US & Canada
Science & Technology
In Pictures: Gulf Coast ecosystem in peril
After marine wildlife throughout region were exposed to oil and dispersants, many species experienced mass deaths.
On April 20, 2010, the United States experienced the beginning of the country(***)s largest environmental disaster in its history, when the Deepwater Horizon oil rig exploded and sank, flooding the Gulf of Mexico with at least 4.9 million barrels of crude oil over an 87-day period.
29 Apr 2012
Compounding the devastating effects of the oil itself, were at least 1.9m gallons of toxic chemicals and industrial solvents which where poured into the ocean in an attempt to disperse the oil.
Many of these chemicals, such as the petroleum distillates and especially 2-butoxyethanol, are medically known to be teratogenic, mutagenic, and carcinogenic, and exposure to them can lead to a long list of serious health effects, including death.
Marine and wildlife throughout the region were exposed to the oil and dispersants, resulting in mass deaths of many species including turtles, dolphins, birds, fish and crustaceans.
Fishermen and women along the Gulf Coast are telling of record low seasonal harvests of shrimp, oysters, and fish, with many of the coastal leases yielding 75-90 percent less than normal.
Keath Ladner, a third generation seafood processor in Hancock County, Mississippi, told Al Jazeera that the brown shrimp catch has dropped by two-thirds, and that the white shrimp have been wiped out.
Most commercial fishing areas in the oil disaster effected areas are open to commercial fishing, and the state and federal governments have declared that the seafood is safe and is not testing positive to the toxic oil and dispersant chemicals.
Tracy Khuns and Mike Roberts, commercial fishers from Barataria Bay, Louisiana, have been finding eyeless shrimp and other seafood deformities in their waters, and believe the cause to be chemicals from BP(***)s oil and dispersants.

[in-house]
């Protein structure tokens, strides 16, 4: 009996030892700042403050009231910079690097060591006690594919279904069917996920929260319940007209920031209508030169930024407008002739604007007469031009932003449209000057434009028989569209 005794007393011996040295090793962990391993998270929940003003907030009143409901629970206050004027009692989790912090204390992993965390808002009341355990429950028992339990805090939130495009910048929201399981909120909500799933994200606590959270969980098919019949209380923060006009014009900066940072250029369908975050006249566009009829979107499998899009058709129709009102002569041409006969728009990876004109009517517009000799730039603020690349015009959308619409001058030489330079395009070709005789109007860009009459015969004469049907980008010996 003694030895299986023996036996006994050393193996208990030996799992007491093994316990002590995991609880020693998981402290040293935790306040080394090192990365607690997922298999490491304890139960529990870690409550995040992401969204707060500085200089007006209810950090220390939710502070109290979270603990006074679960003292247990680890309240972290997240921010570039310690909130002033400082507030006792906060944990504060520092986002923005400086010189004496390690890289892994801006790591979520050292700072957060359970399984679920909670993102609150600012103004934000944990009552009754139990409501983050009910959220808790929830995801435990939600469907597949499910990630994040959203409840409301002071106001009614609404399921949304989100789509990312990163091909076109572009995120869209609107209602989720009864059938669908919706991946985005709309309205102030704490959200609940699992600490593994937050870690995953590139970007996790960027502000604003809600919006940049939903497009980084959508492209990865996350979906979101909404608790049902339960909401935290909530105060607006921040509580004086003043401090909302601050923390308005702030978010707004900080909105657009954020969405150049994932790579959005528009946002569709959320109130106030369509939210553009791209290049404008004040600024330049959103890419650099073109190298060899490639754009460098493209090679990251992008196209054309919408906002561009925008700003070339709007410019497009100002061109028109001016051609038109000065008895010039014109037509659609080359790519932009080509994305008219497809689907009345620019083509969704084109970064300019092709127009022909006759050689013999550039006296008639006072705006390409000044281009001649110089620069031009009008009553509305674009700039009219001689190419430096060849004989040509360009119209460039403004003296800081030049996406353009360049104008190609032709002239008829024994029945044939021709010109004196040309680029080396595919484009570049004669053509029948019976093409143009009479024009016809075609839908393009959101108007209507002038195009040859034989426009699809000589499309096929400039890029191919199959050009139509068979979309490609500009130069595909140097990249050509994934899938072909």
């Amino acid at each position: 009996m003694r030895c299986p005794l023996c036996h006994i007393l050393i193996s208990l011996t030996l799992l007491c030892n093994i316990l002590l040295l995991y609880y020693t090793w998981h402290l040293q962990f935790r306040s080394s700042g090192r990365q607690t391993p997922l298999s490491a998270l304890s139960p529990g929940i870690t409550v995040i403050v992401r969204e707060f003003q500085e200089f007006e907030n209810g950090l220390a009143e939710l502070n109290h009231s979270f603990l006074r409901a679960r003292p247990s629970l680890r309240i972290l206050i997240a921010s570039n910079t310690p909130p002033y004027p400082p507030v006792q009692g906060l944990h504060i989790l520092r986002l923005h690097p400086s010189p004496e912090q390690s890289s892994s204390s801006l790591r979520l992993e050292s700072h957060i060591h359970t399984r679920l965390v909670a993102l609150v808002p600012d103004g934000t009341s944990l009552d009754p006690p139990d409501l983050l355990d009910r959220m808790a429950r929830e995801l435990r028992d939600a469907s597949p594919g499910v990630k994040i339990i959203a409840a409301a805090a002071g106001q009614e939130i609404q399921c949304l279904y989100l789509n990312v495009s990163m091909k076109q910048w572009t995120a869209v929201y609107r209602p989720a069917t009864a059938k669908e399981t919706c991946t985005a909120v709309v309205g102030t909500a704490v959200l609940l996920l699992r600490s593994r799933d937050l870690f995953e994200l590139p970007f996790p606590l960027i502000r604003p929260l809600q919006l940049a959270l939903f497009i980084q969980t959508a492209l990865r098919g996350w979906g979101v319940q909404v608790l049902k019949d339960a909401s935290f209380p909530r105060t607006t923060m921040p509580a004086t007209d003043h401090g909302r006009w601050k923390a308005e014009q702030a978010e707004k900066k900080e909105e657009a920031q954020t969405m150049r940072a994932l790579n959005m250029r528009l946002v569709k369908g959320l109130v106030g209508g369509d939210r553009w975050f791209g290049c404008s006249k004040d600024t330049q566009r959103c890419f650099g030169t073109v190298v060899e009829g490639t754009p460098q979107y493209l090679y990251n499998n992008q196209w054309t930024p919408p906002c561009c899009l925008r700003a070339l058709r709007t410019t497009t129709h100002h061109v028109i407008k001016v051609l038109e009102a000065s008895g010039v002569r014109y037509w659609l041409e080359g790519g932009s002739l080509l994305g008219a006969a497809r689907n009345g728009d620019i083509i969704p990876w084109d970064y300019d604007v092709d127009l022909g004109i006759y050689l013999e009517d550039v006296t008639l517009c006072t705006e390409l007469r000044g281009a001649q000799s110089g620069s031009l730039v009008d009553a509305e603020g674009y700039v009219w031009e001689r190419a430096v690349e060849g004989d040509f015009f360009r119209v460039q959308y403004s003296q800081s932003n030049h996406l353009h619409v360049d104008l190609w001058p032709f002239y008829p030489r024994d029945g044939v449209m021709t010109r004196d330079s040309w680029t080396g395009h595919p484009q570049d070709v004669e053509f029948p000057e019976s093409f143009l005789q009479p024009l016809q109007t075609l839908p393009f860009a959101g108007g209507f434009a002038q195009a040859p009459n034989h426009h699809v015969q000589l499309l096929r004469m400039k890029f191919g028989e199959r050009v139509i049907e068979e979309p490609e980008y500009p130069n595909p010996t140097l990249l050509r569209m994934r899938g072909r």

Kuhn(***)s told Al Jazeera that in September 2011 their friend caught 400 pounds of eyeless white shrimp, and said that at least 50 per cent of the shrimp caught in that period in Barataria Bay, an area heavily impacted by BP(***)s oil and dispersants, were eyeless.
When asked to comment on allegations about deformed seafood, BP provided Al Jazeera with this statement: "Seafood from the Gulf of Mexico is among the most tested in the world, and according to the FDA and NOAA, it is as safe now as it was before the accident."
Jonathan Henderson of Gulf Restoration Network, continues to find tar balls along the beaches and oil in the marshes of Louisiana. Al Jazeera recently documented massive submerged tar mats being excavated by BP clean up crews.
There continue to be unexplained mass deaths of many species along the coast, from dolphins to birds. Gulf Coast residents and scientists are concerned for the future and the health of their ecosystems and the food chain.
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